In truth, I was totally unprepared for this. For here, on the
roadside, was hardship worse than I had envisaged.
The roads are not roads in our sense of the
word; they are deeply rutted, potholed tracks of sun-scorched,
red earth. In our Toyota Land Cruiser, driven by Oxfam worker
Geoffrey - a native of Kitgum and a Frank Bruno lookalike - we
were bounced and buffeted remorselessly. And that, coupled with
the heat, was physically sickening.
But the greater sickness was that of the heart
on seeing the abject poverty outside. Inside the vehicle you
just sit and wonder how, in this day and age, with all our
centuries of know-how, learning and advancement, the world
continues to be so ill-divided? How can this be right?
The simple answer, of course, is that it isn't
right; it is just a stark, inescapable fact wherein lies the
challenge to those of us who have to share with those, who
-through no fault of their own - do not. Their needs are the
most basic imaginable. Water. Food. Sanitation. Shelter.
Clothing. The prospect, at least, of an income with which to
And security. In a region subjected to 20
years of barbarism, most recently at the hands, machetes and
guns of the Joseph Kony-led and wholly misnamed Lord's
Resistance Army which has abducted an estimated 20,000 children,
turning the girls into sex slaves and the boys into brutal
Tens of thousands have died. Poverty is a
by-product, war having forced the people off their farms, out of
their villages and into huge refugee camps. Almost two million
But now they are returning to their homelands.
They are rebuilding their huts and beginning to farm again.
Their children are receiving an education. Oxfam is helping them
to transform their lives.
That struck home repeatedly in the course of
this trip was the relentless hardship of these people's
existence. For water, we switch or a tap. If we need food, we go
to the supermarket, where we choose from shelves laden with it.
If we're sick, we see a doctor. Ne take the car when we want to
go some where. We drive on good roads. If we walk, it's on
proper pavements. If we're unable to work through illness or
unemployment Are benefit from a welfare system that provides
sufficient support to see us through our crises.
Not so in northern Uganda, however. Everywhere I
looked here, I saw people to whom nothing comes easily. Always
there s a challenge to be met, a difficulty or disadvantage to
overcome. Adversity in all things is their norm.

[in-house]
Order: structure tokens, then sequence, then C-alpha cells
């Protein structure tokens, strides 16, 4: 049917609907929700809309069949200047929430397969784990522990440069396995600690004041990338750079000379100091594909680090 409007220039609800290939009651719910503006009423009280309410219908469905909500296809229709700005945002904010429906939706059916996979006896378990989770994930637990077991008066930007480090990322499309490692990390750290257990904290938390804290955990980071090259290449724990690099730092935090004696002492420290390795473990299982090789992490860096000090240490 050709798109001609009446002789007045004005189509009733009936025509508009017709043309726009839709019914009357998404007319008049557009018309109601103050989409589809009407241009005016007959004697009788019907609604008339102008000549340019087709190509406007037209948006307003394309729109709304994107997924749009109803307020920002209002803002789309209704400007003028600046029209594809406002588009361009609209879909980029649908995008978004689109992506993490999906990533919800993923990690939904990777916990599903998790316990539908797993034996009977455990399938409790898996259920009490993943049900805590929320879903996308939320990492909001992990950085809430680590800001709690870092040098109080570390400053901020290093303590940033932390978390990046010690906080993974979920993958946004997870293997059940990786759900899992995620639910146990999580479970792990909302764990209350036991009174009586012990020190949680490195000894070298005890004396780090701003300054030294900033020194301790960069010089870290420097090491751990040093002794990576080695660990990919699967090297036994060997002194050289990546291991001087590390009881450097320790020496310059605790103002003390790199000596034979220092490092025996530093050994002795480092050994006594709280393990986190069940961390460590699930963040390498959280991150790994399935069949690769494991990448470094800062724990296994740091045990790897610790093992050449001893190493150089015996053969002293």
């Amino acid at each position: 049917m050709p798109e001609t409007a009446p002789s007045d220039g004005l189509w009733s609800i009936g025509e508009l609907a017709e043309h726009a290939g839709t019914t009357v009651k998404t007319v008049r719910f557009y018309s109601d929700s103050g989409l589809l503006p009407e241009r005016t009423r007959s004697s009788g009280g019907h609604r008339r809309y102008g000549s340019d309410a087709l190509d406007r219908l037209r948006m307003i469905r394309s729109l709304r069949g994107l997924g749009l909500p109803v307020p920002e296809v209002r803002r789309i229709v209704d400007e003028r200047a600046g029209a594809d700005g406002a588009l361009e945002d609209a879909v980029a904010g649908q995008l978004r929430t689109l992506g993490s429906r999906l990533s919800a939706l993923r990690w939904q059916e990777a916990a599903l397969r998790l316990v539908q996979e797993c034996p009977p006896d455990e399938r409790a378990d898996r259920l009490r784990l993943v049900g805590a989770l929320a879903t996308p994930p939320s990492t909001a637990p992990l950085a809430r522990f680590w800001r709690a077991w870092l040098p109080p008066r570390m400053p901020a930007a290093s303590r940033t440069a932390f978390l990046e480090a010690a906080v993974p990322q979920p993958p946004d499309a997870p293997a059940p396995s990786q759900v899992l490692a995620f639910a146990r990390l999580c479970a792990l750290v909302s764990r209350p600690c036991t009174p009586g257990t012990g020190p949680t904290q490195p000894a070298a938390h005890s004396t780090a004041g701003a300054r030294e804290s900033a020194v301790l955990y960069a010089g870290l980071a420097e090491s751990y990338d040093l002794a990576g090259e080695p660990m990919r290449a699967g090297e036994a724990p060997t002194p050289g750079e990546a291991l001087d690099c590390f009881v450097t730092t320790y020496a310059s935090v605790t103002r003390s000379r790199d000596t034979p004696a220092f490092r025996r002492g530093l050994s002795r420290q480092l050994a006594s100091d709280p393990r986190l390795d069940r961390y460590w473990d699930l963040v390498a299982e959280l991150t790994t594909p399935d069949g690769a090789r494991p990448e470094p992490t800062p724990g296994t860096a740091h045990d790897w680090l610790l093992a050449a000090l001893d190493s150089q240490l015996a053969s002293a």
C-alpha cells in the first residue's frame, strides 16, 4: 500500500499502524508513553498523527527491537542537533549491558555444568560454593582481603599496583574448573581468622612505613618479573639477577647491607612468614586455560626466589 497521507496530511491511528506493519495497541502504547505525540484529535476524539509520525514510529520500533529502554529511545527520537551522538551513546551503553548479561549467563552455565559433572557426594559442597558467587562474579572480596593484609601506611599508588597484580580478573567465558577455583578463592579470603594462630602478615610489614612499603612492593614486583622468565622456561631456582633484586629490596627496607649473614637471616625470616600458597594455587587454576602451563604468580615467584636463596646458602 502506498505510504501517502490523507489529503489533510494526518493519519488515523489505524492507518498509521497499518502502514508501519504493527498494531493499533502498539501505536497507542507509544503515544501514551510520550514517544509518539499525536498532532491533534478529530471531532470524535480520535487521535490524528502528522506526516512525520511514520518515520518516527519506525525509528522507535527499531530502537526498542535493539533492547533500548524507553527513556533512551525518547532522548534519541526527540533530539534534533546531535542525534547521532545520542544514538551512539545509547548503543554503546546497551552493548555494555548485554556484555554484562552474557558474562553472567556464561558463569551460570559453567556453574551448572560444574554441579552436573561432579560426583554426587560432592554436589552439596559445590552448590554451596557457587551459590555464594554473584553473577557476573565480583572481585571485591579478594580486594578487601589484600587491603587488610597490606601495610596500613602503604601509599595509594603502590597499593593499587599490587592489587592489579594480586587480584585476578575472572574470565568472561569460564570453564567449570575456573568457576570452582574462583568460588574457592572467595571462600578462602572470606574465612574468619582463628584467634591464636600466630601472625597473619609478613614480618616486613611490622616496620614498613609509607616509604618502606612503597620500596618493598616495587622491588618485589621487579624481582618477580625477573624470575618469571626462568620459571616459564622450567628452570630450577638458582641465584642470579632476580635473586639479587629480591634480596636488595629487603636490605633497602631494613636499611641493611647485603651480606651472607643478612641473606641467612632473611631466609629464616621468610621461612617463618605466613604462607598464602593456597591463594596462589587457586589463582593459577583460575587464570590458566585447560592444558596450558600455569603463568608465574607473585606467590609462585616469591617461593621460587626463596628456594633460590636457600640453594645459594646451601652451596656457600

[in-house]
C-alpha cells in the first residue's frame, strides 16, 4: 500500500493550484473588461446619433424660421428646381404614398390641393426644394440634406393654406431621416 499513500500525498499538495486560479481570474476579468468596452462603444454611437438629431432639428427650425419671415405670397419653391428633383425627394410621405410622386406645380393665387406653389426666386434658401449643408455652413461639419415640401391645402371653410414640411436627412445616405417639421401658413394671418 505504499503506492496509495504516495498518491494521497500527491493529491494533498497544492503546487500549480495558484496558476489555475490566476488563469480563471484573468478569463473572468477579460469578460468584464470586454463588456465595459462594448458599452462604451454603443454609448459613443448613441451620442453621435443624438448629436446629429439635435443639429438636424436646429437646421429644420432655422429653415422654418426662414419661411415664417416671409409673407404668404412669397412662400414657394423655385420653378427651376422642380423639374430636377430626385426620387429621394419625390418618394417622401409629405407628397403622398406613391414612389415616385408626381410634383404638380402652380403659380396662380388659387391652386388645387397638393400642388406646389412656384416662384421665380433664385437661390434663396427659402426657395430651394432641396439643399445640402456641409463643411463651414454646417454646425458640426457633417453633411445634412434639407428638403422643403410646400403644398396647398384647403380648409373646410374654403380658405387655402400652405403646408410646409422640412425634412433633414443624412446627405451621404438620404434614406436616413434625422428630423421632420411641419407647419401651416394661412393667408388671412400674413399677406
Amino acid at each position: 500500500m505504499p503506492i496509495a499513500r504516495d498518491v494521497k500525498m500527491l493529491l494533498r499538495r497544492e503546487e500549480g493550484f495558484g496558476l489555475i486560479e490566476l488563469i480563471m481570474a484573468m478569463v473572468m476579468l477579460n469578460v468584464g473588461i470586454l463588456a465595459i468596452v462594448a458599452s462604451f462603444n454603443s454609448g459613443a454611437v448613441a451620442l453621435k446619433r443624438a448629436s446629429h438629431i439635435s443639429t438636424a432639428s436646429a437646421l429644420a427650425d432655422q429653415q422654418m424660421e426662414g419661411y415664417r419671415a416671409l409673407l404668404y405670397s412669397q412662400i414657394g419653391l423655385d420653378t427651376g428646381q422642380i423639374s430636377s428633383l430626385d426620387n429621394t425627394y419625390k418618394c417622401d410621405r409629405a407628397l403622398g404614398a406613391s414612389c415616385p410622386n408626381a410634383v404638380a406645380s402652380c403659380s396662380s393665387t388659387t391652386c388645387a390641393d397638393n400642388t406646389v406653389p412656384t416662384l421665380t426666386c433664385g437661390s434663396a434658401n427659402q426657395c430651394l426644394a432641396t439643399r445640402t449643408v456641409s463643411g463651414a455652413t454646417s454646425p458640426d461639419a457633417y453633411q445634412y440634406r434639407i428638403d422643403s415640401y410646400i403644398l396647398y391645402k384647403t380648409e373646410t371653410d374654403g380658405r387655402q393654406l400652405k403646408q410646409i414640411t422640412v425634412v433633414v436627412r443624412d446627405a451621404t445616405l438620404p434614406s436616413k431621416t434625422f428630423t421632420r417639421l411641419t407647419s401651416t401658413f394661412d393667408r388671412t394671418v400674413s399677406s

That they survive at all is remarkable. And I
can only marvel that, so often, it's with a smile and in a
spirit which defies rationale. It is truly humbling.
Above all else, it is these incongruities which
will remain with me long after )they memories of East Africa
have faded. Chat and the fact that at the end of a week sere,
remarkably I leave with some sense if hope based on what I have
seen of the mpact of Oxfam 'Unwrapped'.
NEXT WEEK IN PART 2: PROOF OF THE
DIFFERENCE WE CAN MAKE IN THE LIVES OF OTHERS
Where to shop
OXFAM has 19 shops in Northern Ireland from
which most of the gifts in the charity's Unwrapped catalogue are
Other gifts are available on line from
The shops are as follows:
County Antrim - Ballyhackamore, Botanic Ave,
Castle Street, Cregagh Road, Dublin Road, Rosemary St,
Ormeau Road (all Belfast); Lame. County Armagh - Portadown,
County Down - Bangor, Holywood, Newry,
Newtownards. County Fermanagh -Enniskillen
County Londonderry - Coleraine, Londonderry.
County Tyrone - Cookstown, Omagh.
This year buy presents that make a difference
OXFAM Unwrapped gifts which make a difference:
Price range £6-£10
Piglets - £28
Water buckets - £6
Support a woman in business -£30
*Dignity kits - £8
Build a toilet - £31
Cooking stove - £10
Vegetable garden - £32
Price range £10-£20 -
School superhero pack - £35
School books - £12
Plant trees - £36
*Mosquito nets - £14
*Palliative care - £38
Drinking water for three families -
Protect women - £40
Chicks - £18
Price range £40-£100 -
*Food for an orphan - £19
Bicycle - £45
Give girls a start - £20
*The Apprentice - £50
Musical instruments - £20
*Drinking water for 12 families -£68
Price range £20-£40 -
Dairy cow - £70
*Herb garden - £22
Family hero pack - £89
*Plant potatoes - £24
Price range £100-£200 -
*Condoms - £24
Farm pack - £158
Goat - £25
Price range over £1,000 -
*School fees for three orphans -£27
Water for a whole village -£2,080
*Available only on website